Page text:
Let us know your questions in the comments below, and we'll ask The Last Garage a selection of them soon.
About author
Thomas Harrison-Lord
A freelance sim racing, motorsport and automotive journalist. Credits include Autosport Magazine,, RaceDepartment, OverTake, Traxion and TheSixthAxis.


I don't see it mentioned here but I just wanted to make it clear that Marcel reached out to me about using Bridgehampton for this promo. I have worked with him a bit to help get the track working in godot and have the shaders work in a similar manner of the original AC version. I have driven the sim and it's pretty damn cool. Brings me back to when I first started playing with AC in early access. I've gotten to know Marcel pretty well over the last few months and he is a great guy, and I'm super excited about this project and its potential.
I don't see it mentioned here
Thanks for the kind words and all your help with getting the track in game. It's a true masterpiece and certainly one of my favorites! I guess this is a good moment to thank you and a few others for their contributions. Mirza, Niels, Daniel, Mauricio, Radu and Rainer! You know who you are. And of course my partner Erica for having the faith in me to pull this off and not complaining when I worked crazy hours.
Certainly takes care of some of the annoying game-engine technology holes. However, nothing was mentioned/shown about tires or suspensions not based on double-wishbones. Graphic lighting appears a little old-school, but that's the least of my concerns.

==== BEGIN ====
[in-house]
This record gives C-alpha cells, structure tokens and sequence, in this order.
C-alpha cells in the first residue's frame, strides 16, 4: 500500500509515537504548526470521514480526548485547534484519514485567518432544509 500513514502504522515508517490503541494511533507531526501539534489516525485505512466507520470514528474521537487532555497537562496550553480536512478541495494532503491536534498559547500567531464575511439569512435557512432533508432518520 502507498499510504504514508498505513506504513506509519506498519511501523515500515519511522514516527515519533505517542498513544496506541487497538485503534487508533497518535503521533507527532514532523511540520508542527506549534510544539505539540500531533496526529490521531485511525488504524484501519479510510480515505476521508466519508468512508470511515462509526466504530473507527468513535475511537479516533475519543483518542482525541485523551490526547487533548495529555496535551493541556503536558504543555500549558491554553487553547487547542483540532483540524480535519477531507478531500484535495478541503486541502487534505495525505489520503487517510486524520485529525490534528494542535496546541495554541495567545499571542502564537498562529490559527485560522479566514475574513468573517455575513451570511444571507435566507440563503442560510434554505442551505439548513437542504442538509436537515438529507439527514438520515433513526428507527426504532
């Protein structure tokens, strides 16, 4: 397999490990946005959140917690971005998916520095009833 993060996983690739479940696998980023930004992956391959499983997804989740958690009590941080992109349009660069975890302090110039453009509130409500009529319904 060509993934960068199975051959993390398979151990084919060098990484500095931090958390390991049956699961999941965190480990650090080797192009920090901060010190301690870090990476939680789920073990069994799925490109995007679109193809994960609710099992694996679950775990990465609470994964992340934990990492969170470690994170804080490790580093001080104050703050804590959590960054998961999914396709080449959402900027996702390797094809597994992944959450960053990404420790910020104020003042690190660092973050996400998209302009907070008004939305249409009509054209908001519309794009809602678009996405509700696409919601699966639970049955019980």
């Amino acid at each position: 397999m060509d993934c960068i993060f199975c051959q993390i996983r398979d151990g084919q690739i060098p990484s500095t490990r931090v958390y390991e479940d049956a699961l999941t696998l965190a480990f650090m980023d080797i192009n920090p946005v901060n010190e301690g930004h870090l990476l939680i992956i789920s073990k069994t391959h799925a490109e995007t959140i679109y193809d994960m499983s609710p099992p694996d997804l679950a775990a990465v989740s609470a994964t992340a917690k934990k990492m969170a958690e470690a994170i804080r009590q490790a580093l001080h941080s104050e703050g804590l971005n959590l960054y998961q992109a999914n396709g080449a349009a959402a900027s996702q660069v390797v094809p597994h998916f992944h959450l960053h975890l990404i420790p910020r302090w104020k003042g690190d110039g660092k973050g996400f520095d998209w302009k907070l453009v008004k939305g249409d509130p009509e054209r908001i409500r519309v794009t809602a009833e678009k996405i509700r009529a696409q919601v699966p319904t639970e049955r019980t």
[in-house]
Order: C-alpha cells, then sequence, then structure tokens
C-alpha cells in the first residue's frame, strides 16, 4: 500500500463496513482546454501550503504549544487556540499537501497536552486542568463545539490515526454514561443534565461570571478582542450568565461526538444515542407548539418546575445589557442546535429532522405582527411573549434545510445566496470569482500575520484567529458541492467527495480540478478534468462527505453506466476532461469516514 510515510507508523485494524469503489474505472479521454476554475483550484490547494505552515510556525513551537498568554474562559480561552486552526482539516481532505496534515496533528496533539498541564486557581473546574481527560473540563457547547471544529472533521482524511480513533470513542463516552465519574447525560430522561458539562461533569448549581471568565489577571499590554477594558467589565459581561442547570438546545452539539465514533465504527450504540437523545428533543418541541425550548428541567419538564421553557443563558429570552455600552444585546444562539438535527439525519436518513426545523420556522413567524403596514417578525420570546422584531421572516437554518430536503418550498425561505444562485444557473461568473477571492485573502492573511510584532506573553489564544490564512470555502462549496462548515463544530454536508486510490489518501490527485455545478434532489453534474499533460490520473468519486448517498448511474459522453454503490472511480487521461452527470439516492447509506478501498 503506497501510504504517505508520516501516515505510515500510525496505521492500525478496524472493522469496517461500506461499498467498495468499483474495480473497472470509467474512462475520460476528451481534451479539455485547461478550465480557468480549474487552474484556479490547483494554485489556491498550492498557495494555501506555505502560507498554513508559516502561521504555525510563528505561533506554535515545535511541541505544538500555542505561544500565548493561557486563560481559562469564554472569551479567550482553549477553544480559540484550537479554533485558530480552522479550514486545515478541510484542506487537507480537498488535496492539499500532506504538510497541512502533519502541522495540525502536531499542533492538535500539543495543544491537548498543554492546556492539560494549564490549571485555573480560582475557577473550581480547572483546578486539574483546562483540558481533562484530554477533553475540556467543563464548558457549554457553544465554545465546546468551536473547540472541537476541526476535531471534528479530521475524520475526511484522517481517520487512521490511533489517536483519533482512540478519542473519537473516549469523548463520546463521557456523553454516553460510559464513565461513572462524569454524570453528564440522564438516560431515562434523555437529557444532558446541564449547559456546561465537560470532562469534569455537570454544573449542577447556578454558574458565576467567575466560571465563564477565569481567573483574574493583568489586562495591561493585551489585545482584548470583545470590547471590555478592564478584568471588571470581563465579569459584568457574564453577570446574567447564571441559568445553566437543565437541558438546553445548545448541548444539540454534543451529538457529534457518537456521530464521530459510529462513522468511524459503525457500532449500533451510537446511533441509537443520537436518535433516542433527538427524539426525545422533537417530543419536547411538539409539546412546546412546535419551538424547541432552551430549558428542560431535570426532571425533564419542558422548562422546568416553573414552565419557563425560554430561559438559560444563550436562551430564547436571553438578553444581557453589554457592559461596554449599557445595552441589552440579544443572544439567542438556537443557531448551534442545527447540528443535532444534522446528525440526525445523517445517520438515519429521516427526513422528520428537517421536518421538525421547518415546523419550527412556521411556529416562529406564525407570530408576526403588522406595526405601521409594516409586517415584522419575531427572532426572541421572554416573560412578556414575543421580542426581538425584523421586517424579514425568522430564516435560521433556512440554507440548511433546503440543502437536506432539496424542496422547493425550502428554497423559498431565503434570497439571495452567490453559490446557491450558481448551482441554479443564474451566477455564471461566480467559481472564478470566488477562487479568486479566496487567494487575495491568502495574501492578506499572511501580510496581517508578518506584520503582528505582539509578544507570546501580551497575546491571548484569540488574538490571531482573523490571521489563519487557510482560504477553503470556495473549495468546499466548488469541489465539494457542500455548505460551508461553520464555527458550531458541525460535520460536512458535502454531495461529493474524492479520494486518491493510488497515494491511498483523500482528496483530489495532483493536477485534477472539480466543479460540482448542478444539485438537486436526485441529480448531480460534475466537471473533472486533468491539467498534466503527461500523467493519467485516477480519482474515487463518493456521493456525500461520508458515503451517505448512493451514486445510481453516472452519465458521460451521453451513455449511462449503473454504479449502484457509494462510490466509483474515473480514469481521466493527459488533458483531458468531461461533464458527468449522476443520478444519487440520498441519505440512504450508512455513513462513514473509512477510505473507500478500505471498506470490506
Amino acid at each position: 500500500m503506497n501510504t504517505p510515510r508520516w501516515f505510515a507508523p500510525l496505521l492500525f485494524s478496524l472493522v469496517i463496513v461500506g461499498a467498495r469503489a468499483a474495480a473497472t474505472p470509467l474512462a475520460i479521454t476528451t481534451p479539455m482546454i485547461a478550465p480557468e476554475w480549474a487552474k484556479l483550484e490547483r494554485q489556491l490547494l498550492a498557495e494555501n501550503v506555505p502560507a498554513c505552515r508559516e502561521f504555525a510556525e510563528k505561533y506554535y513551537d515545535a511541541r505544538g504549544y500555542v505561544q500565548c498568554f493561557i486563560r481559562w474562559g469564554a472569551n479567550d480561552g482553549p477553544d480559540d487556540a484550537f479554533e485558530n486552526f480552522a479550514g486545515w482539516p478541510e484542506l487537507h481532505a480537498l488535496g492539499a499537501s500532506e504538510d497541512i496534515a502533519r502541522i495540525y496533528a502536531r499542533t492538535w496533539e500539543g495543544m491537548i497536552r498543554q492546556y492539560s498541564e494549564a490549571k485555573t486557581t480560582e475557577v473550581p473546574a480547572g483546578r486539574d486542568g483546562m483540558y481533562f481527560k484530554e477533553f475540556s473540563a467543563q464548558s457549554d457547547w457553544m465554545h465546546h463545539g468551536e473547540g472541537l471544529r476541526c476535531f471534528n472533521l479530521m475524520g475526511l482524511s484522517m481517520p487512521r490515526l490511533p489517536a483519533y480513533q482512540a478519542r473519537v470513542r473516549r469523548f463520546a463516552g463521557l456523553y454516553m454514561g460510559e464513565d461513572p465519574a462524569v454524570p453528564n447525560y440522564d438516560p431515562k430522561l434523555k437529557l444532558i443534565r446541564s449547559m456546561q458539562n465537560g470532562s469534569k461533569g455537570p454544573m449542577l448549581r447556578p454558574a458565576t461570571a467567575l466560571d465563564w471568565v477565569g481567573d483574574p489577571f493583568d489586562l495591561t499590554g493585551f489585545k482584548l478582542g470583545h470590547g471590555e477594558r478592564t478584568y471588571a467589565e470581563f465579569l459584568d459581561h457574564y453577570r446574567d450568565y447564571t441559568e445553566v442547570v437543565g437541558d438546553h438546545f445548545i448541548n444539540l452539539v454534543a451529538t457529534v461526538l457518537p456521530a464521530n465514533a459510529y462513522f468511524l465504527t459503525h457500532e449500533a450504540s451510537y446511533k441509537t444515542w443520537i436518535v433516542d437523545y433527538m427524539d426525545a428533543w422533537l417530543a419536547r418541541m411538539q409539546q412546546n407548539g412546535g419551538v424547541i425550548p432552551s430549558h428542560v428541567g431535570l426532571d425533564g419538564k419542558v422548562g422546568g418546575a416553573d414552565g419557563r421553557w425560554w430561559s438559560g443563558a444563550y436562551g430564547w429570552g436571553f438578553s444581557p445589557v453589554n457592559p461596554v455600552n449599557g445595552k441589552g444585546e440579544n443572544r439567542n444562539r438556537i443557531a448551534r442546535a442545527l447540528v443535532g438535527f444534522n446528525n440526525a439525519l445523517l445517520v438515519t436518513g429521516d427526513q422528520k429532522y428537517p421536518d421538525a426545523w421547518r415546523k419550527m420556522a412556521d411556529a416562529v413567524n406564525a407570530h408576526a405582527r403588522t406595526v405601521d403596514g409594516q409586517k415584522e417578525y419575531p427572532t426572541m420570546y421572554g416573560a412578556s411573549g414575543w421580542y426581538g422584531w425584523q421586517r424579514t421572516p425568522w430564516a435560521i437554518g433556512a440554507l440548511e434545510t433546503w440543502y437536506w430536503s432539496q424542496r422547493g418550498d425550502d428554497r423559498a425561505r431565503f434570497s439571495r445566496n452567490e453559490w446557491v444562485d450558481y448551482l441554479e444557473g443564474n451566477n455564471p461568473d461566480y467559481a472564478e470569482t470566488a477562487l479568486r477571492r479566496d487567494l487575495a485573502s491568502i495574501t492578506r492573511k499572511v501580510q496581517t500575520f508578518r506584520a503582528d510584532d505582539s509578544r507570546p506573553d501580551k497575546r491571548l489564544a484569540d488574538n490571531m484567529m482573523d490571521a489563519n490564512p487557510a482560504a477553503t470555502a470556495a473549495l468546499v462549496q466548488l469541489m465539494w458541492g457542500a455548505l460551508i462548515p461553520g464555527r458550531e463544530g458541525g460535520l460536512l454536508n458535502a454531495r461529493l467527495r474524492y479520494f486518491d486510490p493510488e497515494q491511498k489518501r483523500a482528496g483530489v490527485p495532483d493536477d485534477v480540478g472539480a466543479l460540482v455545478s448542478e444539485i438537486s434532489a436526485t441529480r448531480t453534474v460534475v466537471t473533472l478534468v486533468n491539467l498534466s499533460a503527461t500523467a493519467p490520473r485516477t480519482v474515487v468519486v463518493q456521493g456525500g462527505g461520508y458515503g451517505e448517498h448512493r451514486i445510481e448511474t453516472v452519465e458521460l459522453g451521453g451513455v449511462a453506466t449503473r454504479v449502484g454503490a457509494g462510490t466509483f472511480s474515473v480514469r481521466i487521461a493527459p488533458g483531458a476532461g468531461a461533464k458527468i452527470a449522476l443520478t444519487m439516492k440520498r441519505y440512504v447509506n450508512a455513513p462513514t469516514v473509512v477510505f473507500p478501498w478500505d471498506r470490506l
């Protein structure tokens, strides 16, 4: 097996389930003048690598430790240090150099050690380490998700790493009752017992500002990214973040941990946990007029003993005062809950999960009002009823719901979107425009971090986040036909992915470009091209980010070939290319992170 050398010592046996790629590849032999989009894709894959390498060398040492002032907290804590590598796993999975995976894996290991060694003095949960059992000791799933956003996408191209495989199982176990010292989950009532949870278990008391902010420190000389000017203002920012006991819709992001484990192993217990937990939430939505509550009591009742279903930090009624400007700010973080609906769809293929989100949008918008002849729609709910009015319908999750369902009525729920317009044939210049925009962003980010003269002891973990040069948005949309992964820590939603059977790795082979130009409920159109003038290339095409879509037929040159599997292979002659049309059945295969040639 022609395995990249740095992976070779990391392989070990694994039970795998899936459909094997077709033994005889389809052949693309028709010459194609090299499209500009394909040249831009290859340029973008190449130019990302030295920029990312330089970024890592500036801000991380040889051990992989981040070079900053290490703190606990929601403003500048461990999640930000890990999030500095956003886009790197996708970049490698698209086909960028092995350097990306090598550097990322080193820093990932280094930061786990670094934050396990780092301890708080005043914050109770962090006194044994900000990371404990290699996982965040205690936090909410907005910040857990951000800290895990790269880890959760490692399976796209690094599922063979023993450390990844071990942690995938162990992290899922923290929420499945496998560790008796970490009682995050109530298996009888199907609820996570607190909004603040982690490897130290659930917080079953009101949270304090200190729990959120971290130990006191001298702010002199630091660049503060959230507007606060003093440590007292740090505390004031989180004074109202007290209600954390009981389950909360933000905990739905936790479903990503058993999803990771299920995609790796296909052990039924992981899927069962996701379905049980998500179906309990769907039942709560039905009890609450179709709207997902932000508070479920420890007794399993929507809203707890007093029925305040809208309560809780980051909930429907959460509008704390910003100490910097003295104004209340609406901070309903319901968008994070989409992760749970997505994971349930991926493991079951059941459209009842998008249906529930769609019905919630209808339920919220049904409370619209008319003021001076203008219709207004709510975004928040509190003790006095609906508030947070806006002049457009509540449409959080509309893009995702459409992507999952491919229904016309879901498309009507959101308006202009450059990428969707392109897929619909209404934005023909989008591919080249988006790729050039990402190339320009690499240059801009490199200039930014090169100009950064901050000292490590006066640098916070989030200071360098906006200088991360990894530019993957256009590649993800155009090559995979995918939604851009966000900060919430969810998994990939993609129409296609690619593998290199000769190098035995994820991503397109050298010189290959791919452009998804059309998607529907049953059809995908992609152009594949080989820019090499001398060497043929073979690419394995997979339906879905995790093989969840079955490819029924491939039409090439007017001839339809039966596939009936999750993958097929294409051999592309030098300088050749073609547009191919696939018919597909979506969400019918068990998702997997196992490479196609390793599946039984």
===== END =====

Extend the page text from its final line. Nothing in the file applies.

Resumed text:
Certainly takes care of some of the annoying game-engine technology holes. However, nothing was mentioned/shown about tires or suspensions not based on double-wishbones. Graphic lighting appears a little old-school, but that's the least of my concerns.
We will follow up with more information and also more screenshots/videos.

Already had the chance to see it in action (seeing forces being applied etc.) as well as seeing some very promising graphical elements (for example road signs throwing 2 shadows, correctly with the 2 frontlights etc.)
I just hope the game engine has the infrastructure for programmers to create fully functioning immersive FCY events which is highly lacking in todays sims. They are all broken to various degrees and extremely immersion breaking and also creates boring races (if FCY's don't come out enough or at all) or unplayable messes (if they come out for every incident no matter the severity). To be fair, I don't know if this is a game engine fault or a programming fault.